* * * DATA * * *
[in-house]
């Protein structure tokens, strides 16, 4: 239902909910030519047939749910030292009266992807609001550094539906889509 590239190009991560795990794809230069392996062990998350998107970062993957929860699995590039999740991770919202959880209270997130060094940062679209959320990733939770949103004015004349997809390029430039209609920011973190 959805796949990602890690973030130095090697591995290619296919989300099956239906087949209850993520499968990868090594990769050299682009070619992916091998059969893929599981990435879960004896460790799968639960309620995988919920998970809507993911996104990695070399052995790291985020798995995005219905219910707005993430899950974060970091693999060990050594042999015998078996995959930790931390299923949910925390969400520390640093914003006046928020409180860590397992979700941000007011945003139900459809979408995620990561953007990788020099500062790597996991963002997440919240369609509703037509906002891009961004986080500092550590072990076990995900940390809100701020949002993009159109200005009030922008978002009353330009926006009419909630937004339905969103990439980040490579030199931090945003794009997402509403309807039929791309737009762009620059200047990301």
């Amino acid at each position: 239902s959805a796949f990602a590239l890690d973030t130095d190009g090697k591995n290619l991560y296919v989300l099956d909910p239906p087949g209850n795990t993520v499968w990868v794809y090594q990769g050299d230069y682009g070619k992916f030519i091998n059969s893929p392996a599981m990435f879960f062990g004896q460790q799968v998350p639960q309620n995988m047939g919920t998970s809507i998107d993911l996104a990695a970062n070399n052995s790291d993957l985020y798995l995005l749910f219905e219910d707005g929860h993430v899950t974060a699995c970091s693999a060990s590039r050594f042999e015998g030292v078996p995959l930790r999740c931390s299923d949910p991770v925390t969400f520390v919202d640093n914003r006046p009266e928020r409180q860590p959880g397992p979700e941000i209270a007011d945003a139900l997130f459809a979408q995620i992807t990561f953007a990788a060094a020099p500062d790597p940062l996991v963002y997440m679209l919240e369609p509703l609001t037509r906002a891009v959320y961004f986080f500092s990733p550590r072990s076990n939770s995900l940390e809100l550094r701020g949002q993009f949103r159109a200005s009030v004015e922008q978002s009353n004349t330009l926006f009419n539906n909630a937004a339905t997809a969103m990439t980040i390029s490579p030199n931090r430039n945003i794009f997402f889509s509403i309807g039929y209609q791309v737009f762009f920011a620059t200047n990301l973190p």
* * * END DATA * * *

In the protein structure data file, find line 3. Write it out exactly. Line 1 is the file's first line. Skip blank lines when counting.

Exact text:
């Amino acid at each position: 239902s959805a796949f990602a590239l890690d973030t130095d190009g090697k591995n290619l991560y296919v989300l099956d909910p239906p087949g209850n795990t993520v499968w990868v794809y090594q990769g050299d230069y682009g070619k992916f030519i091998n059969s893929p392996a599981m990435f879960f062990g004896q460790q799968v998350p639960q309620n995988m047939g919920t998970s809507i998107d993911l996104a990695a970062n070399n052995s790291d993957l985020y798995l995005l749910f219905e219910d707005g929860h993430v899950t974060a699995c970091s693999a060990s590039r050594f042999e015998g030292v078996p995959l930790r999740c931390s299923d949910p991770v925390t969400f520390v919202d640093n914003r006046p009266e928020r409180q860590p959880g397992p979700e941000i209270a007011d945003a139900l997130f459809a979408q995620i992807t990561f953007a990788a060094a020099p500062d790597p940062l996991v963002y997440m679209l919240e369609p509703l609001t037509r906002a891009v959320y961004f986080f500092s990733p550590r072990s076990n939770s995900l940390e809100l550094r701020g949002q993009f949103r159109a200005s009030v004015e922008q978002s009353n004349t330009l926006f009419n539906n909630a937004a339905t997809a969103m990439t980040i390029s490579p030199n931090r430039n945003i794009f997402f889509s509403i309807g039929y209609q791309v737009f762009f920011a620059t200047n990301l973190p």